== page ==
The back window was actually a sliding glass door. It had stacks of paper all the way across the bottom that were as tall as my chin when I looked out. The curtains were a old brown color that reminded me of mom and dad’s linoleum floor back home. I could part the curtains and look out into a cement back yard with a strip of ground that was an amazing green color. All the grass in that strip was the same height, and a lush texture that didn’t look at all like the ground around mom and dad’s trailer.
The ground around the trailer was brown, mostly. Small single plants here and there poked up out of the dirt here and there, looking like grasping hands to me. I didn’t like the yard, and stayed inside when I could. Mom and dad would make me go outside when they want quiet time. Everything around the trailer, and the other broken down trailers made me think of animals crawling off to die. Which is what trailer parks remind me of whenever I drive by one. They’re not dead ends for broken dreams, there are many families that do well. It’s my own memories that create the image that I see whenever I pass by one.
The trailer park we lived in, the ‘Western Spur’, was truly the last refuge of broken dreams and wasted lives. I didn’t like it, but children can adapt, and I was able to make some friends, or make up others when the few other kids like me weren’t around. Being the youngest meant that I was always the last one to be able to do anything if I was in a group. That was, I think, what made me value time alone. I didn’t have to wait, and I didn’t have to do what the bigger kids wanted to.
I could go at my own pace, explore what interested me, and not what someone else decided was the thing to go do. It was kind of how mom and dad were after the scary man came by. They quit seeing friends, except for Uncle Soap, and kept the curtains pulled so there wasn’t any way to look outside. They still put me out to play, but it wasn’t the same. Most of the other kids had moved away, or were now in school, so there was no one to play with and I wasn’t enrolled in kindergarten. So that meant I spent most of my home time alone outdoors.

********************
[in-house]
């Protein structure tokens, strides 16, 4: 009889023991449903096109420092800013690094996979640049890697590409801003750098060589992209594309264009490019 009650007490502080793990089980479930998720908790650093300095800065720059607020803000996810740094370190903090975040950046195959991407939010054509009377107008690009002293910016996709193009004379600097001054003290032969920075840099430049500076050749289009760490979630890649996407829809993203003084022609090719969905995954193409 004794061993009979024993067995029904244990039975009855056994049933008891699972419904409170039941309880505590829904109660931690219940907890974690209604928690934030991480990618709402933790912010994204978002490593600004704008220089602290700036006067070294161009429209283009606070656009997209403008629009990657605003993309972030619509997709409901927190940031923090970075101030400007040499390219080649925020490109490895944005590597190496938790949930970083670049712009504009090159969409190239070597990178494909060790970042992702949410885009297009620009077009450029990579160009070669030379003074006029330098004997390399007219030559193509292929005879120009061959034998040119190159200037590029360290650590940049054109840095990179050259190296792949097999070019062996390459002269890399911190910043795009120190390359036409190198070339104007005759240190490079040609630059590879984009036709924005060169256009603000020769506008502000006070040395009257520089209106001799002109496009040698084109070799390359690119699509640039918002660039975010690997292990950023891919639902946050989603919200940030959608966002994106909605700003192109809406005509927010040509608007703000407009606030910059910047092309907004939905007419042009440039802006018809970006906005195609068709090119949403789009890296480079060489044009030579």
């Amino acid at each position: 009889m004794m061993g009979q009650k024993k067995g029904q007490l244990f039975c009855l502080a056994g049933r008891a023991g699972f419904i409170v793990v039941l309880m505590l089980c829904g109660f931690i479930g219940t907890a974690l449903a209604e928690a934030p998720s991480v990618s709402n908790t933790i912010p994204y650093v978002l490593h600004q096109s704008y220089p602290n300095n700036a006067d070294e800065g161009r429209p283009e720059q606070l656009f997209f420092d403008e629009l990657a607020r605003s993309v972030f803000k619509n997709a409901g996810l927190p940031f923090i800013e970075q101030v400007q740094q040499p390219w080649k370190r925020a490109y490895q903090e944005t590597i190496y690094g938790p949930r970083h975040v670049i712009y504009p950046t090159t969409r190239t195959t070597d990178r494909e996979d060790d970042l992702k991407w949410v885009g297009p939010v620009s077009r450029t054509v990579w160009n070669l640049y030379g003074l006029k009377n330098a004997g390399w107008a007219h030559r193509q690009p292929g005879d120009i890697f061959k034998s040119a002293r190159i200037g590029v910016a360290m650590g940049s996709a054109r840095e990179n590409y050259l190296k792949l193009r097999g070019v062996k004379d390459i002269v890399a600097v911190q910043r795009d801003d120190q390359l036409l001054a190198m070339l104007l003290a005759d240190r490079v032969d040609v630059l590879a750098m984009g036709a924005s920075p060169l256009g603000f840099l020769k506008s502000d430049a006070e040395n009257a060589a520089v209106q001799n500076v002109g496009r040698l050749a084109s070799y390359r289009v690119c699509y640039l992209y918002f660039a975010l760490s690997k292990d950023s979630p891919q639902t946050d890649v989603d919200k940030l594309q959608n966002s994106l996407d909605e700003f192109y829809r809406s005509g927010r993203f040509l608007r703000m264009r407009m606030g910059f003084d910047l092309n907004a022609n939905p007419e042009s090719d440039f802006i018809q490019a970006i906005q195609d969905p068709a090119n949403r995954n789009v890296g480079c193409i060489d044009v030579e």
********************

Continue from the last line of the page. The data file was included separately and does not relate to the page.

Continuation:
My days were of being pushed outside when my parents woke up, being given money to go to the little general store at the entrance of the park, buy a snack for lunch, and then stay outside until the afternoon, when mom and dad let me back in to play in the house, eat dinner, watch TV, and then go to sleep to do it all over again the next day.
This went on, until the day that next spring. Mom and dad dropped me off at Uncle Soap’s. I don’t know if it’s me looking back and trying to put some prescient thought into that day in my mind, or I did actually pick up that my parents were more excited than usual for a camping weekend.
Mom and Dad started going out camping together. Both came back happy. Both gave me attention that made me happy. It was exciting. Neither of them were fighting any more. The bad old days had disappeared with the visit by the scary man. I got things. Toys. Clothes. Not just new clothes, but new clothes so stiff they itched me. They had funny tags on them. The food was sweeter, and more of everything.
Mom and Dad would go out camping a lot over the next year, according to Uncle Soap. He would take care of me while they were away on the weekends. Uncle Soap was a short, round man with white wisps of hair making him look like the character from the back to the future cartoons, only not quite as tall or skinny. He was always talking to himself. All day long he would mutter about rain, about warming, about trash overload, and people overload. I think he was a researcher of some kind.